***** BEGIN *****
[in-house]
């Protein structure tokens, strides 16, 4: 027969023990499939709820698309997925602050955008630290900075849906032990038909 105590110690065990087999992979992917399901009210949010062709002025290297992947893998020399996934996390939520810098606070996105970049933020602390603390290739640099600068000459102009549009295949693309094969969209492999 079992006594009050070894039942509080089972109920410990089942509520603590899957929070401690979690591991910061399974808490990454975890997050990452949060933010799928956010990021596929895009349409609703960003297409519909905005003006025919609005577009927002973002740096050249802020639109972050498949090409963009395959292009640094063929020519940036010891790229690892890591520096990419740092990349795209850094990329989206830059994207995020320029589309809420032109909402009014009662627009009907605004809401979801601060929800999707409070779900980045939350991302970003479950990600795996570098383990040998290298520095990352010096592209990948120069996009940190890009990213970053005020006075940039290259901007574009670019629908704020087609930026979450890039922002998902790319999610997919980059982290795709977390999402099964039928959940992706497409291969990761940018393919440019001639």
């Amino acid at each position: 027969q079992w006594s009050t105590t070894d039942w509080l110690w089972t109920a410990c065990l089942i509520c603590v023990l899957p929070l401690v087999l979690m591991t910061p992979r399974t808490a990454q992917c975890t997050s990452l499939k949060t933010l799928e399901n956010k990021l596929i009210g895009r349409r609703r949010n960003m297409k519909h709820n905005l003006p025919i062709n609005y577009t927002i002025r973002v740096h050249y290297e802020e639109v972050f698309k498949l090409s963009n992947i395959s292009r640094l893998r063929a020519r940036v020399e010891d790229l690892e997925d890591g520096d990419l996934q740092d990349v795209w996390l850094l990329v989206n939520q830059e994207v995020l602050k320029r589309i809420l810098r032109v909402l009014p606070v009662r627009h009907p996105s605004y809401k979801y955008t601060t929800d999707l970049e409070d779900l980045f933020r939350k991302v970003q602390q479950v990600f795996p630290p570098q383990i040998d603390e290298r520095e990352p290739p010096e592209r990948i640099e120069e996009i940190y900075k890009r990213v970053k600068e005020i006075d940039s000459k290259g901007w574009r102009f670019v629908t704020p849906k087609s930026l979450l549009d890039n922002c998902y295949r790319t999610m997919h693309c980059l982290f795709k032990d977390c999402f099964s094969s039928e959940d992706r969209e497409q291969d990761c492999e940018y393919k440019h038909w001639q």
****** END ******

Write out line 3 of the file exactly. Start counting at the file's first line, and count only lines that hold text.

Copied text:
């Amino acid at each position: 027969q079992w006594s009050t105590t070894d039942w509080l110690w089972t109920a410990c065990l089942i509520c603590v023990l899957p929070l401690v087999l979690m591991t910061p992979r399974t808490a990454q992917c975890t997050s990452l499939k949060t933010l799928e399901n956010k990021l596929i009210g895009r349409r609703r949010n960003m297409k519909h709820n905005l003006p025919i062709n609005y577009t927002i002025r973002v740096h050249y290297e802020e639109v972050f698309k498949l090409s963009n992947i395959s292009r640094l893998r063929a020519r940036v020399e010891d790229l690892e997925d890591g520096d990419l996934q740092d990349v795209w996390l850094l990329v989206n939520q830059e994207v995020l602050k320029r589309i809420l810098r032109v909402l009014p606070v009662r627009h009907p996105s605004y809401k979801y955008t601060t929800d999707l970049e409070d779900l980045f933020r939350k991302v970003q602390q479950v990600f795996p630290p570098q383990i040998d603390e290298r520095e990352p290739p010096e592209r990948i640099e120069e996009i940190y900075k890009r990213v970053k600068e005020i006075d940039s000459k290259g901007w574009r102009f670019v629908t704020p849906k087609s930026l979450l549009d890039n922002c998902y295949r790319t999610m997919h693309c980059l982290f795709k032990d977390c999402f099964s094969s039928e959940d992706r969209e497409q291969d990761c492999e940018y393919k440019h038909w001639q």